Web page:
Why we chose OPAL?
Playtime makes up 20% of the time that children spend at school, so we want to make sure that children get the most out of it. Play has changed hugely over the last 25 years as the world has become a much busier and more technologically developed place. As a result, children sometimes miss out on the physical and creative side of play that is so important to their development.
OPAL has been designed to give children the sense of freedom that perhaps we all enjoyed as children, but that the modern world sometimes denies us. At Hartside Primary Academy we believe that play is essential for children’s physical, emotional, social and intellectual development and therefore we are committed to ensuring quality play opportunities are available to all of our children.
So what does this mean?
How we play during lunchtimes will change over the next 12 months or so. Children will be offered new challenges and allowed to play with a range of new equipment and resources. Children will be allowed access to different parts of the school such as the field and they will be allowed to play outdoors in all weathers. However, this means that the children need to be well prepared. We therefore ask that you send in a pair of named wellies for your child to keep in school, so that they can keep their feet dry on wet/snowy days. We also ask that they always come into school on a morning with a waterproof jacket or coat.
As we will be allowing the children to explore the grounds and choose freely, you may find that your child is a little dirtier when they arrive home, but we promise that the experiences and learning that will have taken place makes it worth it.
As the children develop confidence it is likely that they will start to embark on some ‘risky play’ such as tree climbing, den building, making swings and rolling down hills, but don’t worry, as the initiative progresses we will encourage the children to developer resilience and risk assessment skills. Alongside this, we will host a weekly assembly where children discuss what has went well in the previous week and what could be better. Then we will introduce new play items and talk through the potential risks, as well as develop as set of boundaries agreed with the children so that they know what they can and can’t do with the resources available to them.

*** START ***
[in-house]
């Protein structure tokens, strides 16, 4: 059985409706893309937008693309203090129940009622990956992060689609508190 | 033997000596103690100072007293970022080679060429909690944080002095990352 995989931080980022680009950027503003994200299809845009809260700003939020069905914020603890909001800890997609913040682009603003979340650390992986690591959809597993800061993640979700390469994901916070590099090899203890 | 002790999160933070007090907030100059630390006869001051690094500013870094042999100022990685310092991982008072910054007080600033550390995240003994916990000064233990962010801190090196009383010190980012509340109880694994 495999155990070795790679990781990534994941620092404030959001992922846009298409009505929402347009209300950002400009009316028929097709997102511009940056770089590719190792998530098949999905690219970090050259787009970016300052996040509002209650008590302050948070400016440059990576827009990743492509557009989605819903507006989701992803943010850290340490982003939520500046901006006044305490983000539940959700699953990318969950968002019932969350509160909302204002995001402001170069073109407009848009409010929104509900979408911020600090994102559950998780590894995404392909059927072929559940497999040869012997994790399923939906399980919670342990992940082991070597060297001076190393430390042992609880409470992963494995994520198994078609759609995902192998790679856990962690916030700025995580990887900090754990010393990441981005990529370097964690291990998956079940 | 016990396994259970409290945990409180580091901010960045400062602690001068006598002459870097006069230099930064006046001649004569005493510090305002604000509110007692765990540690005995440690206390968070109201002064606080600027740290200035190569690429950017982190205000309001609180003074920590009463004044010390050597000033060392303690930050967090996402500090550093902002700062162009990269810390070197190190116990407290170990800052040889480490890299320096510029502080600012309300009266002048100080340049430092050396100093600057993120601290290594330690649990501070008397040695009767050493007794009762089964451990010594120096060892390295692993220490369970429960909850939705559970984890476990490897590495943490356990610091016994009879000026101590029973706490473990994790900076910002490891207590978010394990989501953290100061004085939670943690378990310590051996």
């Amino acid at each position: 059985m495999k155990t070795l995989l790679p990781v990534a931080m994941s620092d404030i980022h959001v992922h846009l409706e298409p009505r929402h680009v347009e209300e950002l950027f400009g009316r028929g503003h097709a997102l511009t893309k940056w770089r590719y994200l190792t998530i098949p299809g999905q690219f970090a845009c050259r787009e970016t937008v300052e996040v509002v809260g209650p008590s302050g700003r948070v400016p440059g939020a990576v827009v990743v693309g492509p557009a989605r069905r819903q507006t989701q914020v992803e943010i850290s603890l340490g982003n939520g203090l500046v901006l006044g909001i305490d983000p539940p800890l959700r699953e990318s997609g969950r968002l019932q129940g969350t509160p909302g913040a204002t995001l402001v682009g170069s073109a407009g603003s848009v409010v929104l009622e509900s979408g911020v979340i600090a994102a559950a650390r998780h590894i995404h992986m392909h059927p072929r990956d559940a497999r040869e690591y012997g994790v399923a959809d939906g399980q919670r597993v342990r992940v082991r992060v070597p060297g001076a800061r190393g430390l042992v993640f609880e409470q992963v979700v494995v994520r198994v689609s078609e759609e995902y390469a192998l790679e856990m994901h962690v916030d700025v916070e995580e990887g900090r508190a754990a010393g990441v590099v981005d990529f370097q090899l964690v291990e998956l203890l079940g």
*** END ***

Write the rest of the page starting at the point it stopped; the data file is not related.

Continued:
All of our staff have all been trained on the OPAL approach to play and we will have a play policy and long-term plan that will be shared via the website soon.
We're still collecting the following items:
- Nets, ropes, plastic milks crates and swimming pool noodles
- Road signs and cones
- Items with wheels such as: scooters, pedal go karts, wheelchairs and wheelbarrows.
- Small world items like: Lego; small figures/people; small plastic or wooden toy animals; small cars, lorries, trains, planes, boats and diggers; dolls’ house furniture; mini houses or farms and scenery such as trees, bushes or pebbles.
- Tools such as: spades, trowels, buckets and brooms
- Kitchen equipment and utensils such as: pans, baking trays, work tables, wooden spoons and chopping boards
- Cable drums
- Foam sheets or body boards; fabric (brightly coloured if possible) and pegs
- Artificial Turf
- Dressing up clothes including hard hats and high visibility vests.
All items must be in good condition with no damage and it’s important that we only receive the items that we’ve asked for.
If you have anything to donate, please bring them to the main office.
Play Policy and Supporting Documentation
Some of the KS2 children digging out the planters to make way for our small world area. The only thing we need now is small world items like people, vehicles, animals and Lego. If you have any that you could donate we'd be most grateful.
Rain? What rain? Some of our KS2 girls showed some brilliant team building skills in order to keep themselves dry while playing in their dens at break time.
This is what OPAL play times are all about.
There are risks associated with playing with tyres, however the children are learning to manage risks and the benefits are huge -balance, coordination, problem solving, cooperation, team work,game design, upper body strength and most of all enjoyment!t...
An activity as simple as rolling items down tubes provides so many learning opportunities: gravity, friction, prediction, property of shapes, teamwork, taking turns and reasoning.